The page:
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will go, if I may, with Christiana unto her husband and his King
Int. Thy setting out is good, for thou hast given credit to the truth; thou art a Ruth, who did, for the love she bare to Naomi, and to the Lord her God, leave father and mother, and the land of her nativity, to come out and go with a people that she knew not heretofore. “ The Lord recompense thy work, and full reward be given thee of the Lord God of Israel, under whose wings thou art come to trust."
Now supper was ended, and preparaTHEMSELVES FOR
tion was made for bed; the women
were laid singly alone, and the boys by themselves. Now when Mercy was in bed, she could not sleep for joy, for that now her doubts of missing at last, were removed further from her than ever they MERCY'S GOOD
were before. So she lay blessing and NIGHT'S REST. praising God, who had had such favour for her.
In the morning they arose with the sun, and prepared themselves for their departure ; but the Interpreter would have them tarry a while ; for, said he, you must orderly go from hence. Then said he to the
damsel that first opened to them, Take
them, and have them into the garden to the bath, and there wash them, and make theni clean from the soil which they have gathered by travelling. Then Innocent, the damsel, took them and had them into the garden, and brought them to the bath ; so she told them, that there they must wash
3 Ruth ii. 11, 12.
THE BATH SANC
and be clean, for so her Master would have the women to do that called at his house, as they were going on pilgrimage. Then they went in and washed, yea, they and the boys and all; and they came out of the bath not only sweet and clean, but also much enlivened and strengthened in their joints. Sc, when they came in, they looked fairer a deal than when they went out to the washing.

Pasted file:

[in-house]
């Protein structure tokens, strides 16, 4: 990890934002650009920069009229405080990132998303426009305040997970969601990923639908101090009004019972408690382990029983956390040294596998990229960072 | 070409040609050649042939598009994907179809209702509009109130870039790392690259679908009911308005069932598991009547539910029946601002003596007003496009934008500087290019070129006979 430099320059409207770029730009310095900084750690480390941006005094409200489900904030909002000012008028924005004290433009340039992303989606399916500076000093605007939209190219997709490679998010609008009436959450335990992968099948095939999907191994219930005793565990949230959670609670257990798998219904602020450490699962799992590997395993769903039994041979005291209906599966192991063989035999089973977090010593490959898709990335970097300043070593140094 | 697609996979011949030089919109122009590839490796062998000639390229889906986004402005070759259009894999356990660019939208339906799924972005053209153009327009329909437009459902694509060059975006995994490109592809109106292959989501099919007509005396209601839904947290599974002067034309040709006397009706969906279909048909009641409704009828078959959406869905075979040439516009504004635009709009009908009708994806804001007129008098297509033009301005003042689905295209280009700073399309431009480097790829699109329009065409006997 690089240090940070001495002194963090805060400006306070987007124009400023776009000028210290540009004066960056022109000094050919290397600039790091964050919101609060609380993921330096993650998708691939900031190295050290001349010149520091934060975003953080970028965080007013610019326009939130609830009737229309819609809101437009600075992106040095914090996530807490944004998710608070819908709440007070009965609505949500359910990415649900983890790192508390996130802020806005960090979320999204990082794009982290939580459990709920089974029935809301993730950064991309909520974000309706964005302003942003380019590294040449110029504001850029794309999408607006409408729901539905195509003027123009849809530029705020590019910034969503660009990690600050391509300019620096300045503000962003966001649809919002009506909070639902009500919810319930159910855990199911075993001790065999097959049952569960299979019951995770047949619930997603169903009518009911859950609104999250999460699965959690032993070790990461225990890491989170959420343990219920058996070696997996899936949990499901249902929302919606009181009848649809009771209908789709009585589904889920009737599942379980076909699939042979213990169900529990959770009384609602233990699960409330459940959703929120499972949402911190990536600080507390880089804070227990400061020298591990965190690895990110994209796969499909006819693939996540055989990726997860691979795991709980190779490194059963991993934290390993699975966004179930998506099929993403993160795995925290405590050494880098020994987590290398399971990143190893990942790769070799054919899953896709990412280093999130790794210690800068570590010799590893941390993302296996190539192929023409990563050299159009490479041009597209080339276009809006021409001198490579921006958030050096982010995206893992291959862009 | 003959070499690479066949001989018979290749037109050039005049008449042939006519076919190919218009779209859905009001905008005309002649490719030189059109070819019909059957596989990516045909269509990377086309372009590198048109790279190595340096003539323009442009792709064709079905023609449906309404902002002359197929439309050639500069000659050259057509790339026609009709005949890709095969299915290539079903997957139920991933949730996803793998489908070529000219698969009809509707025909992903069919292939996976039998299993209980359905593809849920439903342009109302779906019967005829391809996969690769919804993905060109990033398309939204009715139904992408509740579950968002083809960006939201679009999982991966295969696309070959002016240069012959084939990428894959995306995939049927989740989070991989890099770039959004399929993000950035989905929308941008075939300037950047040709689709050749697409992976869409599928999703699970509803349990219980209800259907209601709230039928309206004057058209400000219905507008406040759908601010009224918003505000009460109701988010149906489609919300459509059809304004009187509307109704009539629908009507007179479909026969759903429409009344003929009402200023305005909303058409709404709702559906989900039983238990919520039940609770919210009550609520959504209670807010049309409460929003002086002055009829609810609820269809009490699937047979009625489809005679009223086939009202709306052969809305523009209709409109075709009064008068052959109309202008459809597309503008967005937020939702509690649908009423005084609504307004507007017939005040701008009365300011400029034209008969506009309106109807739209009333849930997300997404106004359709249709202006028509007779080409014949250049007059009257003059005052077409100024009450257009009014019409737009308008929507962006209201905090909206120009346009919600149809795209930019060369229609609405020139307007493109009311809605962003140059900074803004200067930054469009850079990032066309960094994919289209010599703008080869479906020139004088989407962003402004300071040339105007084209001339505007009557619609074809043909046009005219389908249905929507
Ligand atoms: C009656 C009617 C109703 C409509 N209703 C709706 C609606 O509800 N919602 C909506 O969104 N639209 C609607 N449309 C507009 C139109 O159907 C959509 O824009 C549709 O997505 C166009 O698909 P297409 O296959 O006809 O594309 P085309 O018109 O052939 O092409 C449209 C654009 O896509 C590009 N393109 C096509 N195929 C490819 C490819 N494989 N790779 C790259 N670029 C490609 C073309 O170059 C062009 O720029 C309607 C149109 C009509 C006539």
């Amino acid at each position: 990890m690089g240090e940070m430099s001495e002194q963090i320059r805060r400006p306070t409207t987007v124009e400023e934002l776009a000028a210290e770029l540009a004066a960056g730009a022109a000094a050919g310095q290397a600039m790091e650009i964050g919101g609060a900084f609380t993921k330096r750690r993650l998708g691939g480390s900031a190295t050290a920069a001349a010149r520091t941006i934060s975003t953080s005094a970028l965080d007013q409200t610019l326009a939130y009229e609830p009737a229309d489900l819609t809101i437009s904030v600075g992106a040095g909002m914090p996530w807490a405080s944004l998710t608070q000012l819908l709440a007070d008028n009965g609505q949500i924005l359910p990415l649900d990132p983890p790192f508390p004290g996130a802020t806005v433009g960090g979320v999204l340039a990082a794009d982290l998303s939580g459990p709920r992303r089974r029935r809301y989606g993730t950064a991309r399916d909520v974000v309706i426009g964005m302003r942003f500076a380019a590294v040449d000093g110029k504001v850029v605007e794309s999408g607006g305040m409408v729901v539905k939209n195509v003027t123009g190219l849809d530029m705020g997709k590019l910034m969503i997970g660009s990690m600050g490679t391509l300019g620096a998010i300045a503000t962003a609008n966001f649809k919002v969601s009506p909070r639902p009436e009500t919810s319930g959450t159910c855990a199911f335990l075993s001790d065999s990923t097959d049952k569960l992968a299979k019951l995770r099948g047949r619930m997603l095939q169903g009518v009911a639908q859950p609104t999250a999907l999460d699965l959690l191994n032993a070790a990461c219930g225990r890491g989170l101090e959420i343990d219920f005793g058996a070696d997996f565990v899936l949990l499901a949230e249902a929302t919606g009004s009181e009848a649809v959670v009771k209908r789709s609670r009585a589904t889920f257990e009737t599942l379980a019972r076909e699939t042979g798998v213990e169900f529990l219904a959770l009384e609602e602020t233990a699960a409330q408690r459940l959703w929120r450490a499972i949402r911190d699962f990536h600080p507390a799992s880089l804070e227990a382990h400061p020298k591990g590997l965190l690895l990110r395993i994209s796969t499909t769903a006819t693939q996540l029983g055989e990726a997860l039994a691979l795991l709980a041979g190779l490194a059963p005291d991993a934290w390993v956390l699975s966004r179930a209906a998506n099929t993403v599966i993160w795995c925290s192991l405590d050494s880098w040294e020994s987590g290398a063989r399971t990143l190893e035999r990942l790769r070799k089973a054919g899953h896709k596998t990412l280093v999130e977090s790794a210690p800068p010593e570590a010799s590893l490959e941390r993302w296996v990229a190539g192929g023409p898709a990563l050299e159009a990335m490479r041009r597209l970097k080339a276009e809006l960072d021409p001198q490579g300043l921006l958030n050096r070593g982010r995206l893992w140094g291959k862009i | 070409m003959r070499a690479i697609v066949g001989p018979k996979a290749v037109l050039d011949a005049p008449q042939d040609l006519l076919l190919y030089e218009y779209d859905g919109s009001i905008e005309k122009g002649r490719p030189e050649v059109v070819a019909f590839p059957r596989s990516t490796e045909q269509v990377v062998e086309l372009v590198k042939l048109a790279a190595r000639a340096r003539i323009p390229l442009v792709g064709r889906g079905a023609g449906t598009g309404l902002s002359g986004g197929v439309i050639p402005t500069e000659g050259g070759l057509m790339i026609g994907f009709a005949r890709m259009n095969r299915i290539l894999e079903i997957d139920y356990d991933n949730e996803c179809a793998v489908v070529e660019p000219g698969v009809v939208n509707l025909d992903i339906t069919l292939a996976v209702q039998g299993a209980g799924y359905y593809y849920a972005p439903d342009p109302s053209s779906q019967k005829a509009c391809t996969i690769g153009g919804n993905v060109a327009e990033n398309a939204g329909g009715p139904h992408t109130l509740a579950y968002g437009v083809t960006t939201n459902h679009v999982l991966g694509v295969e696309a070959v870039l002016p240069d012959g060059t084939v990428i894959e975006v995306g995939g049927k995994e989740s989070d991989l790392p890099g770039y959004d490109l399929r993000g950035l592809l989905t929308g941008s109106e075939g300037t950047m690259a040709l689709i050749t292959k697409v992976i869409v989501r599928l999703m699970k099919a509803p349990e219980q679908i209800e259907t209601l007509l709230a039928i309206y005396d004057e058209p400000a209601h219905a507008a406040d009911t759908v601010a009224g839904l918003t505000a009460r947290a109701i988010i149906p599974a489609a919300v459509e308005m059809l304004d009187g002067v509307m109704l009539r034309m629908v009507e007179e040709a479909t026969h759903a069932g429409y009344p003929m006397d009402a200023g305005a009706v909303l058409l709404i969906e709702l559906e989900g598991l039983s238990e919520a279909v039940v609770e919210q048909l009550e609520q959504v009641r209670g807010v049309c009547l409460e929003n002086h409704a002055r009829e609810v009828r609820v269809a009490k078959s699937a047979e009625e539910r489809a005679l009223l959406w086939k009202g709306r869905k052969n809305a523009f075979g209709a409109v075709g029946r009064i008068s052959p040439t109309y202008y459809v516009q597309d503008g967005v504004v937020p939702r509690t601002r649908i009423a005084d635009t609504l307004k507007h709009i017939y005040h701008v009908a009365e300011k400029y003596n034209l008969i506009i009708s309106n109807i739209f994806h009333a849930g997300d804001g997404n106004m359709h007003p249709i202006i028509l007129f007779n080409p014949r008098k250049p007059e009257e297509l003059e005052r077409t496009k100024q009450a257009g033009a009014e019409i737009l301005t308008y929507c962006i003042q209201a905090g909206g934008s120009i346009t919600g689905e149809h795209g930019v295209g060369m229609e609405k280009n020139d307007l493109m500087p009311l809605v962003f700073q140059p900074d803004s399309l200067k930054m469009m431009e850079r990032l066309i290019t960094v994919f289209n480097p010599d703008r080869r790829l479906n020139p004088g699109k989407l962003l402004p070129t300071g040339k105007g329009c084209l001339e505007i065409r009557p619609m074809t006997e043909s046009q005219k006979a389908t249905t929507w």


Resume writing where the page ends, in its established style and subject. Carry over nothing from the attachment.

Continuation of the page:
When they were returned out of the garden from the bath, the Interpreter took them, and looked upon them, and said unto them, “ Fair as the moon.” Then he called for the seal, wherewith they used to be sealed that are washed in his bath. So the seal was brought, and he set his mark upon them, that they might be known in the places whither they were yet to go.
Now the seal was the contents and sum of the Passover which the children of Israel did eat* when they came out of the land of Egypt; and the mark was set between their eyes. This seal added greatly to their beauty, for it was an ornament to their faces. It also added to their gravity, and made their countenance more like that of Angels.
Then said the Interpreter again to the damsel that waited upon these women, Go into the vestry, and fetch out garments for these people ; so she went and fetched out white raiment, and laid it down before him ; so he commanded them to put it on. It was fine linen, white and clean. When the women were thus adorned, they seemed to be a terror one to the other; for that they could not see that glory each one
4 Exod. xiii. 8-10.
had in herself, which they could see in each other. Now, therefore, they began to esteem each other better than themselves. For you are fairer than I am, said one; and you are more comely than I am, said another. The children also stood amazed, to see into what fashion they were brought.